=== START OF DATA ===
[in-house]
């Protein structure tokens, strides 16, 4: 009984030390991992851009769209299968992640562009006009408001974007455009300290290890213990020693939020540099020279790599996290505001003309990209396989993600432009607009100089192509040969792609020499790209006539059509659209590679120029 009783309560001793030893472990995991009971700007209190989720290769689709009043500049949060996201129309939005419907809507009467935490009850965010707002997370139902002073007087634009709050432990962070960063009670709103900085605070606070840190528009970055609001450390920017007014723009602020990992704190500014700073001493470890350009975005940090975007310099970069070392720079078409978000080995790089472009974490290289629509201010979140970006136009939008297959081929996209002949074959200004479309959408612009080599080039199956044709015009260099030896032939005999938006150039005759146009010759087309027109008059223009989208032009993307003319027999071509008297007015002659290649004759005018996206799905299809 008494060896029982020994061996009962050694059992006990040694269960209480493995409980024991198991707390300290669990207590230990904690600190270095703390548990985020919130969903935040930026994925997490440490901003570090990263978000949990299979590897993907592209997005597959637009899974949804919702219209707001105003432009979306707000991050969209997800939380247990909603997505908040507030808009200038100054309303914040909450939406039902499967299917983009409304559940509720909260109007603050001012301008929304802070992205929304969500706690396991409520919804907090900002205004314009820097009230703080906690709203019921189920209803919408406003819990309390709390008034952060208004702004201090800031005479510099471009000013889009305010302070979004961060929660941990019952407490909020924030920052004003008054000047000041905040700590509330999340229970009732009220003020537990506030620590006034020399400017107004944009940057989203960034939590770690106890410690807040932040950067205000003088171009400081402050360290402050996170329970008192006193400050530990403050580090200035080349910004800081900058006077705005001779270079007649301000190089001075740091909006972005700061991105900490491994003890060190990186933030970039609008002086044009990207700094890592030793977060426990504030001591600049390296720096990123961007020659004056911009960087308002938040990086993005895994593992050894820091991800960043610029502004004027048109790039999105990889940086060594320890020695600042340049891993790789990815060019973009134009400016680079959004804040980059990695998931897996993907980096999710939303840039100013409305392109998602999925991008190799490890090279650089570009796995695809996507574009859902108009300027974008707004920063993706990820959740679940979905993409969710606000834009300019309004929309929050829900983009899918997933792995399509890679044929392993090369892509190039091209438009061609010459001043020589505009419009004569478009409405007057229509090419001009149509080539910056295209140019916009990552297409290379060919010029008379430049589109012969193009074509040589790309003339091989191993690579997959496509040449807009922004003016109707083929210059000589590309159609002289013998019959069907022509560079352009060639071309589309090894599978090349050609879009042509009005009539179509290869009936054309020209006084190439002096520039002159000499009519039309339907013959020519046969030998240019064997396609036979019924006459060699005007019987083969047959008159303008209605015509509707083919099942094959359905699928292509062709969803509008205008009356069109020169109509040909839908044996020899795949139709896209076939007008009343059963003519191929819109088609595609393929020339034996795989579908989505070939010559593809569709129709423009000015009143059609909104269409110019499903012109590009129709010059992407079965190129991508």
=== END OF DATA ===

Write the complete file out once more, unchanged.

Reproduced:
[in-house]
């Protein structure tokens, strides 16, 4: 009984030390991992851009769209299968992640562009006009408001974007455009300290290890213990020693939020540099020279790599996290505001003309990209396989993600432009607009100089192509040969792609020499790209006539059509659209590679120029 009783309560001793030893472990995991009971700007209190989720290769689709009043500049949060996201129309939005419907809507009467935490009850965010707002997370139902002073007087634009709050432990962070960063009670709103900085605070606070840190528009970055609001450390920017007014723009602020990992704190500014700073001493470890350009975005940090975007310099970069070392720079078409978000080995790089472009974490290289629509201010979140970006136009939008297959081929996209002949074959200004479309959408612009080599080039199956044709015009260099030896032939005999938006150039005759146009010759087309027109008059223009989208032009993307003319027999071509008297007015002659290649004759005018996206799905299809 008494060896029982020994061996009962050694059992006990040694269960209480493995409980024991198991707390300290669990207590230990904690600190270095703390548990985020919130969903935040930026994925997490440490901003570090990263978000949990299979590897993907592209997005597959637009899974949804919702219209707001105003432009979306707000991050969209997800939380247990909603997505908040507030808009200038100054309303914040909450939406039902499967299917983009409304559940509720909260109007603050001012301008929304802070992205929304969500706690396991409520919804907090900002205004314009820097009230703080906690709203019921189920209803919408406003819990309390709390008034952060208004702004201090800031005479510099471009000013889009305010302070979004961060929660941990019952407490909020924030920052004003008054000047000041905040700590509330999340229970009732009220003020537990506030620590006034020399400017107004944009940057989203960034939590770690106890410690807040932040950067205000003088171009400081402050360290402050996170329970008192006193400050530990403050580090200035080349910004800081900058006077705005001779270079007649301000190089001075740091909006972005700061991105900490491994003890060190990186933030970039609008002086044009990207700094890592030793977060426990504030001591600049390296720096990123961007020659004056911009960087308002938040990086993005895994593992050894820091991800960043610029502004004027048109790039999105990889940086060594320890020695600042340049891993790789990815060019973009134009400016680079959004804040980059990695998931897996993907980096999710939303840039100013409305392109998602999925991008190799490890090279650089570009796995695809996507574009859902108009300027974008707004920063993706990820959740679940979905993409969710606000834009300019309004929309929050829900983009899918997933792995399509890679044929392993090369892509190039091209438009061609010459001043020589505009419009004569478009409405007057229509090419001009149509080539910056295209140019916009990552297409290379060919010029008379430049589109012969193009074509040589790309003339091989191993690579997959496509040449807009922004003016109707083929210059000589590309159609002289013998019959069907022509560079352009060639071309589309090894599978090349050609879009042509009005009539179509290869009936054309020209006084190439002096520039002159000499009519039309339907013959020519046969030998240019064997396609036979019924006459060699005007019987083969047959008159303008209605015509509707083919099942094959359905699928292509062709969803509008205008009356069109020169109509040909839908044996020899795949139709896209076939007008009343059963003519191929819109088609595609393929020339034996795989579908989505070939010559593809569709129709423009000015009143059609909104269409110019499903012109590009129709010059992407079965190129991508």